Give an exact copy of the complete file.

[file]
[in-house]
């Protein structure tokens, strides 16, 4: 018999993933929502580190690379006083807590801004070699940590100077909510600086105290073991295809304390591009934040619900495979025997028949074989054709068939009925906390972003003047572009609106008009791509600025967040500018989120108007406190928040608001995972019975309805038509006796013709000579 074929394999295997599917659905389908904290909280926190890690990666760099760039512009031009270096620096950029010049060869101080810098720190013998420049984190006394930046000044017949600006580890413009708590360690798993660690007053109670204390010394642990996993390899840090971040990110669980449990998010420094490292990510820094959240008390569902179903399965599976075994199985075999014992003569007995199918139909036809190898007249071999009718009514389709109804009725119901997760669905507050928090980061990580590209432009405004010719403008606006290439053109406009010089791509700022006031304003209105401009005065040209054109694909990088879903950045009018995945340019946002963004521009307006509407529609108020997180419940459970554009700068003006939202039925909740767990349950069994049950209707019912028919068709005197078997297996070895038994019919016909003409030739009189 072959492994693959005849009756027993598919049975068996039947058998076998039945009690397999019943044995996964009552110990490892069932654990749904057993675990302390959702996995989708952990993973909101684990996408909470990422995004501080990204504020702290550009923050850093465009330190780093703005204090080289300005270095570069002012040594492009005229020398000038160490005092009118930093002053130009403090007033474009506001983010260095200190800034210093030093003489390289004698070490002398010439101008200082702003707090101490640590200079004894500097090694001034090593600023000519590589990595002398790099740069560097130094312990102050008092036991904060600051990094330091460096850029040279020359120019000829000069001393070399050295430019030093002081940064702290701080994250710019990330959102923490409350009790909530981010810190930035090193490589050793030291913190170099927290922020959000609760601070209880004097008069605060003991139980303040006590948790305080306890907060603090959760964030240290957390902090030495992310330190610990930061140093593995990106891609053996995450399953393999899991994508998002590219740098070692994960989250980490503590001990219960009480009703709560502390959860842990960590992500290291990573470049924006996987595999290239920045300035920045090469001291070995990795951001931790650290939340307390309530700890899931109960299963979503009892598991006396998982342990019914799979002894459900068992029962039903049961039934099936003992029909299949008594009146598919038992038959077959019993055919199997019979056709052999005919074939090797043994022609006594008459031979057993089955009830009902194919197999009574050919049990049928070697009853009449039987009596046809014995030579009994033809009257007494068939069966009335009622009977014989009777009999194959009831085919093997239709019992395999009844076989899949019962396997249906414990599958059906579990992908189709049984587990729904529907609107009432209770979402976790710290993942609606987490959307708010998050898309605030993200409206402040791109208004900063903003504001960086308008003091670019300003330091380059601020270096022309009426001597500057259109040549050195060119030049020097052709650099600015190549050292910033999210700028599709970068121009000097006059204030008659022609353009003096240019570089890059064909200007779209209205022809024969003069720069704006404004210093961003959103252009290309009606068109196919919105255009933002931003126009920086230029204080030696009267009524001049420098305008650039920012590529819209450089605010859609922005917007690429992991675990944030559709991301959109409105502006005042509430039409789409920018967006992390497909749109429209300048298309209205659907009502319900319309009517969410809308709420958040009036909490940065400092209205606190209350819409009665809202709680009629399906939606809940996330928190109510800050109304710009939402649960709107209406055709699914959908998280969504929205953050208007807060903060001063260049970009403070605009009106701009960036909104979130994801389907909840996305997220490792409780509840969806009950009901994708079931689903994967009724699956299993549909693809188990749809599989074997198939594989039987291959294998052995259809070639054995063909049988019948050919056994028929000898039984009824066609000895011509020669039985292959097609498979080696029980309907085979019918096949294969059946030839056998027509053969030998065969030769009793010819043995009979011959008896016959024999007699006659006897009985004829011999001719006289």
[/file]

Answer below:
[in-house]
């Protein structure tokens, strides 16, 4: 018999993933929502580190690379006083807590801004070699940590100077909510600086105290073991295809304390591009934040619900495979025997028949074989054709068939009925906390972003003047572009609106008009791509600025967040500018989120108007406190928040608001995972019975309805038509006796013709000579 074929394999295997599917659905389908904290909280926190890690990666760099760039512009031009270096620096950029010049060869101080810098720190013998420049984190006394930046000044017949600006580890413009708590360690798993660690007053109670204390010394642990996993390899840090971040990110669980449990998010420094490292990510820094959240008390569902179903399965599976075994199985075999014992003569007995199918139909036809190898007249071999009718009514389709109804009725119901997760669905507050928090980061990580590209432009405004010719403008606006290439053109406009010089791509700022006031304003209105401009005065040209054109694909990088879903950045009018995945340019946002963004521009307006509407529609108020997180419940459970554009700068003006939202039925909740767990349950069994049950209707019912028919068709005197078997297996070895038994019919016909003409030739009189 072959492994693959005849009756027993598919049975068996039947058998076998039945009690397999019943044995996964009552110990490892069932654990749904057993675990302390959702996995989708952990993973909101684990996408909470990422995004501080990204504020702290550009923050850093465009330190780093703005204090080289300005270095570069002012040594492009005229020398000038160490005092009118930093002053130009403090007033474009506001983010260095200190800034210093030093003489390289004698070490002398010439101008200082702003707090101490640590200079004894500097090694001034090593600023000519590589990595002398790099740069560097130094312990102050008092036991904060600051990094330091460096850029040279020359120019000829000069001393070399050295430019030093002081940064702290701080994250710019990330959102923490409350009790909530981010810190930035090193490589050793030291913190170099927290922020959000609760601070209880004097008069605060003991139980303040006590948790305080306890907060603090959760964030240290957390902090030495992310330190610990930061140093593995990106891609053996995450399953393999899991994508998002590219740098070692994960989250980490503590001990219960009480009703709560502390959860842990960590992500290291990573470049924006996987595999290239920045300035920045090469001291070995990795951001931790650290939340307390309530700890899931109960299963979503009892598991006396998982342990019914799979002894459900068992029962039903049961039934099936003992029909299949008594009146598919038992038959077959019993055919199997019979056709052999005919074939090797043994022609006594008459031979057993089955009830009902194919197999009574050919049990049928070697009853009449039987009596046809014995030579009994033809009257007494068939069966009335009622009977014989009777009999194959009831085919093997239709019992395999009844076989899949019962396997249906414990599958059906579990992908189709049984587990729904529907609107009432209770979402976790710290993942609606987490959307708010998050898309605030993200409206402040791109208004900063903003504001960086308008003091670019300003330091380059601020270096022309009426001597500057259109040549050195060119030049020097052709650099600015190549050292910033999210700028599709970068121009000097006059204030008659022609353009003096240019570089890059064909200007779209209205022809024969003069720069704006404004210093961003959103252009290309009606068109196919919105255009933002931003126009920086230029204080030696009267009524001049420098305008650039920012590529819209450089605010859609922005917007690429992991675990944030559709991301959109409105502006005042509430039409789409920018967006992390497909749109429209300048298309209205659907009502319900319309009517969410809308709420958040009036909490940065400092209205606190209350819409009665809202709680009629399906939606809940996330928190109510800050109304710009939402649960709107209406055709699914959908998280969504929205953050208007807060903060001063260049970009403070605009009106701009960036909104979130994801389907909840996305997220490792409780509840969806009950009901994708079931689903994967009724699956299993549909693809188990749809599989074997198939594989039987291959294998052995259809070639054995063909049988019948050919056994028929000898039984009824066609000895011509020669039985292959097609498979080696029980309907085979019918096949294969059946030839056998027509053969030998065969030769009793010819043995009979011959008896016959024999007699006659006897009985004829011999001719006289």